Of course, the use of crowdfunding in journalism is old news by now. Spot.Us has been allowing journalists to appeal to the goodwill and largesse of like-minded people since 2008 and is still going strong with more than 1500 contributors and 110 publishing partners, including The New York Times. Meanwhile Emphas.is continues to provide a platform for photojournalists and is even developing a photography book project for later this year. Neither however has scaled the heights of fame in the same way as Kickstarter.

Author

Amy Hadfield

Date

2012-07-27 10:31

The New York Times was in the news on several fronts today. First, Peter Kafka on AllThingsD.com, reports that the newspaper has seen an increase in circulation revenue, but that both print and digital advertising figures are down. Kafka also notes the number of digital subscribers has climbed to 532,000. According to a report on FishbowlNY, the company might announce a new CEO as soon as September (former CEO Janet Robinson left late last year).

In other NYT news, Reuters reports that as of this past Monday, the Times has pulled the plug on its BlackBerry app. And, in yet another report, former Executive Editor Bill Keller tells GigaOM's Mathew Ingram why we should defend WikiLeaks.

Author

Brian Veseling

Date

2012-07-26 18:07

The first blow came on Monday, when the estate of the late billionaire Sidney Harman, which co-owns the Newsweek Daily Beast Co with IAC/Interactive Corp, officially announced that it would no longer be investing in the loss-making venture.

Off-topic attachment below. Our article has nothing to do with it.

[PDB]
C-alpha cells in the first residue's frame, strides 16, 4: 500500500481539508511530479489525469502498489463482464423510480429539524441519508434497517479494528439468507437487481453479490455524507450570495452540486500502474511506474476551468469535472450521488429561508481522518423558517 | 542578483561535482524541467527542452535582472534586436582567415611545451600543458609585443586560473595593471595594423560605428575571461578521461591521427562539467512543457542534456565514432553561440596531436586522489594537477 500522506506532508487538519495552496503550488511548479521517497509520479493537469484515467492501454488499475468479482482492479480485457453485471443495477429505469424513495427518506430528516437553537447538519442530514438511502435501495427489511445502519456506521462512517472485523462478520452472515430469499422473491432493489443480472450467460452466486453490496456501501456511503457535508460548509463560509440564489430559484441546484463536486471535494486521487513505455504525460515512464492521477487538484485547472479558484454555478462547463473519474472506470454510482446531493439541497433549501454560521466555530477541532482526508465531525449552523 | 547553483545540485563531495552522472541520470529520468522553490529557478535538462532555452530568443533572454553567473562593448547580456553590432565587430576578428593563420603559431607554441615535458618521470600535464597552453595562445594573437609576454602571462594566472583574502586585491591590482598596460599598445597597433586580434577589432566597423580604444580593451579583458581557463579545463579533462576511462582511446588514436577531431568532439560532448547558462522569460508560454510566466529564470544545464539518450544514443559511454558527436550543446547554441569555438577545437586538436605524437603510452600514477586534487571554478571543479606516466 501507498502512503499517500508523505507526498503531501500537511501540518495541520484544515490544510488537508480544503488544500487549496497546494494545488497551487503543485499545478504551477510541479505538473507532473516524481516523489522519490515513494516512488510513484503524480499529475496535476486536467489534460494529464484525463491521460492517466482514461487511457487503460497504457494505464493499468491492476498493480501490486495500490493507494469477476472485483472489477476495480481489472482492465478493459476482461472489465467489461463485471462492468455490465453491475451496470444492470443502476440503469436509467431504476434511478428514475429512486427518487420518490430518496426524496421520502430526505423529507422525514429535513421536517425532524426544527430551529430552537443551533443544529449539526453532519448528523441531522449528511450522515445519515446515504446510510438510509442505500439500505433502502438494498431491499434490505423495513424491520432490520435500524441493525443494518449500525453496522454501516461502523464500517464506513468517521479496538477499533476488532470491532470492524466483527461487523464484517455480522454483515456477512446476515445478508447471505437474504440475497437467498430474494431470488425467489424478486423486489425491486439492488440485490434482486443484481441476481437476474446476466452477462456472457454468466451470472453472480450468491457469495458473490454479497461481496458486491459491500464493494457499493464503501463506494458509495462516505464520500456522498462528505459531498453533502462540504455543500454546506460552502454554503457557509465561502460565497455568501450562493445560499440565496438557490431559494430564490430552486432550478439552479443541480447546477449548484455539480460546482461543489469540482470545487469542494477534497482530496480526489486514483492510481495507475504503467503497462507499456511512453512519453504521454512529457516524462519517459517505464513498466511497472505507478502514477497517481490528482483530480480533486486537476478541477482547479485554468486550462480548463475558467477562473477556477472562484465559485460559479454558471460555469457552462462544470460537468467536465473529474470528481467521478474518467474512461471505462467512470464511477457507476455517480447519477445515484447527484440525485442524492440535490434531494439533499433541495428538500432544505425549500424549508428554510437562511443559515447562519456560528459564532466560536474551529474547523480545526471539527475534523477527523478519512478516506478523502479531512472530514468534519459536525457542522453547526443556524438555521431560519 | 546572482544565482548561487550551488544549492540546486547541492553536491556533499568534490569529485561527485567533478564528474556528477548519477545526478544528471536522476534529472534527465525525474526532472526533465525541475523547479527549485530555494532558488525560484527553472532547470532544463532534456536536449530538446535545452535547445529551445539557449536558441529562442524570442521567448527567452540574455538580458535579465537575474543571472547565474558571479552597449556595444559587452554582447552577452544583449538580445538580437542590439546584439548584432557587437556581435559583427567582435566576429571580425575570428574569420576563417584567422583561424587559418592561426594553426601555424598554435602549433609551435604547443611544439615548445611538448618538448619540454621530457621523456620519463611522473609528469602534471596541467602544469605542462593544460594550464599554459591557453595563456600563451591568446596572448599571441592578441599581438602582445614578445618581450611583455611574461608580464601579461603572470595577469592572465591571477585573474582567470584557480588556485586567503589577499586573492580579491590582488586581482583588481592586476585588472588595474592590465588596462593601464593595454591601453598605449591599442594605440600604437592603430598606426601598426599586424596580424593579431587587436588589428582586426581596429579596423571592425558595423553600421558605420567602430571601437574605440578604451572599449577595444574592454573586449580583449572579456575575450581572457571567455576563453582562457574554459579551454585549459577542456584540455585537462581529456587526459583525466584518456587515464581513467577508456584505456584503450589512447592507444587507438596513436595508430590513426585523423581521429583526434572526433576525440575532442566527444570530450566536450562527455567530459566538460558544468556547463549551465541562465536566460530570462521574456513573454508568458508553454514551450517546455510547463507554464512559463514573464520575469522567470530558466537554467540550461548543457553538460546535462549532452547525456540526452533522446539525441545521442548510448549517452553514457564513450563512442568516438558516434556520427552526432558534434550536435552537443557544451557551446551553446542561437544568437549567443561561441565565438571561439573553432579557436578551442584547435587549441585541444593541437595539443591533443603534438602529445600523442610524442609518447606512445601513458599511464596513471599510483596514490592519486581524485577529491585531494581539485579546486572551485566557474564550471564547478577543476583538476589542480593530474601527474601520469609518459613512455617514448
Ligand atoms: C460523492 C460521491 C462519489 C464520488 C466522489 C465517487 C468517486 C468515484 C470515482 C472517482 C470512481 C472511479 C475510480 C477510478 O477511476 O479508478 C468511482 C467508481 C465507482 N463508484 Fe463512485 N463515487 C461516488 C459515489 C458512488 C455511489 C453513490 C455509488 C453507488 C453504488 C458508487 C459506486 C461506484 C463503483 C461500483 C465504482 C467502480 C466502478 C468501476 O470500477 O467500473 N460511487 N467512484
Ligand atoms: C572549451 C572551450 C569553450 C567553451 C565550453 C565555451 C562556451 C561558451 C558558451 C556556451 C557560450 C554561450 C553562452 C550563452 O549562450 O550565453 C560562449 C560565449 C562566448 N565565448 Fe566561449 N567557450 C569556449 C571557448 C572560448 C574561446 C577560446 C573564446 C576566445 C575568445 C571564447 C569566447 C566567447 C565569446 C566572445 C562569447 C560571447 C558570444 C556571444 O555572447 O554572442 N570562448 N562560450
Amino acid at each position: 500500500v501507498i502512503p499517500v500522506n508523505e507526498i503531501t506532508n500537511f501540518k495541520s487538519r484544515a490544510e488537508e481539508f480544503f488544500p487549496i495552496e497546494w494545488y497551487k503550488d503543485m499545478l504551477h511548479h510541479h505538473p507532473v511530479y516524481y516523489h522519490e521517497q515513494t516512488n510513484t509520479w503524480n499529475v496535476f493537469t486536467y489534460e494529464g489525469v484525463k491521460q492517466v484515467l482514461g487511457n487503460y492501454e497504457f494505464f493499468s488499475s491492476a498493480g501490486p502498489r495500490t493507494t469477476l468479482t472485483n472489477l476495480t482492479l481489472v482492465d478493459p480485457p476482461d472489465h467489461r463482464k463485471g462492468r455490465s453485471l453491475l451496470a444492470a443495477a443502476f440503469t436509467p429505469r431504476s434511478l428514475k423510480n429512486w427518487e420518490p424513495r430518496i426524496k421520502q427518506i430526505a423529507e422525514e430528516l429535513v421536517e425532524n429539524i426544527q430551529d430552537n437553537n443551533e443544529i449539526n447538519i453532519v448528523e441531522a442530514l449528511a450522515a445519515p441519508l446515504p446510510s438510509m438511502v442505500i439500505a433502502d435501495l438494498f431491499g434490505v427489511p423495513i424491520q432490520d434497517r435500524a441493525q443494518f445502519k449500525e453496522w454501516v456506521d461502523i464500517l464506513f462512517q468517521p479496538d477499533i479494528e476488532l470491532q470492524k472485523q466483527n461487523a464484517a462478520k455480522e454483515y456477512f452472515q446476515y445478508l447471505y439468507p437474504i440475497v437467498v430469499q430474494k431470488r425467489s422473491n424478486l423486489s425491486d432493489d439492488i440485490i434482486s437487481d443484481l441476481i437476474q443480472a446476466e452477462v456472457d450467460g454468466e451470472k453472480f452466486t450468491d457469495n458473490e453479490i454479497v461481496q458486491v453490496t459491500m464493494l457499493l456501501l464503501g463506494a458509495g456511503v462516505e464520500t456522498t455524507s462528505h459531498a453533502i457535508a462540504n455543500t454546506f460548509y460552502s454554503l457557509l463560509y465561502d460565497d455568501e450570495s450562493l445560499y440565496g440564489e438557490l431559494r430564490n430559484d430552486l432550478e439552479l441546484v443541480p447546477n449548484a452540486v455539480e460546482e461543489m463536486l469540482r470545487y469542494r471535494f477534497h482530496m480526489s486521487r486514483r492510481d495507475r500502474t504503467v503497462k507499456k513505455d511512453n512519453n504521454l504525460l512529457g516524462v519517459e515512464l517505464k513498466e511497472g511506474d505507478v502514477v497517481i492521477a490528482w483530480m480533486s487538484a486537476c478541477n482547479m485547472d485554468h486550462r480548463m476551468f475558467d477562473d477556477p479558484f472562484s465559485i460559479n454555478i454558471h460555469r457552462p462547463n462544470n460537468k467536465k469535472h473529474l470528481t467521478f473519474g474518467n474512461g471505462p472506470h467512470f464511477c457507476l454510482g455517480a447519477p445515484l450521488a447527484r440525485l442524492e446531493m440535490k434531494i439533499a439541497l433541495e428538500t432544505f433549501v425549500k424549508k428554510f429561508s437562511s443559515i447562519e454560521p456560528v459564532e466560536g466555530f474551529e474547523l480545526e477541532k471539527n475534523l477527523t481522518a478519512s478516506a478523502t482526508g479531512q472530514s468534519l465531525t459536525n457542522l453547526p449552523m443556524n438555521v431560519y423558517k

The second landed yesterday, when IAC’s Chairman Barry Diller let slip during a quarterly earnings call that “the transition to online from hard print will take place,” ostensibly giving this fall or sometime next year as the point by which the company would have come up with a plan to bury the 79-year-old weekly print magazine, transforming it into a web-only presence.

Naturally, this drove the Twittisphere into a frenzy, with some commentators more bereaved by the alleged news than others:

In the wake of Diller’s comments, Tina Brown, Editor-in-Chief of Newsweek and its digital bedfellow The Daily Beast, conducted damage control in the form of an email to all Newsweek Daily Beast Employees yesterday with the subject line “Scaremongering.” The email, obtained by Politico, begins: 

Author

Emma Knight

Date

2012-07-26 17:15

Though the temperature is soaring in Paris the sun has set for France-Soir, the embattled title that had been serving the French public since 1944. The Tribunal de commerce de Paris, the city’s commercial court, announced on Tuesday, 23 July that the paper’s assets were to be liquidated, after several buyout attempts failed to fully materialise. France-Soir’s archives, domain name, brand, and production rights will subsequently be auctioned off  and all 49 members of staff, 42 of whom are journalists, now find themselves unemployed.

Author

Amy Hadfield

Date

2012-07-26 16:13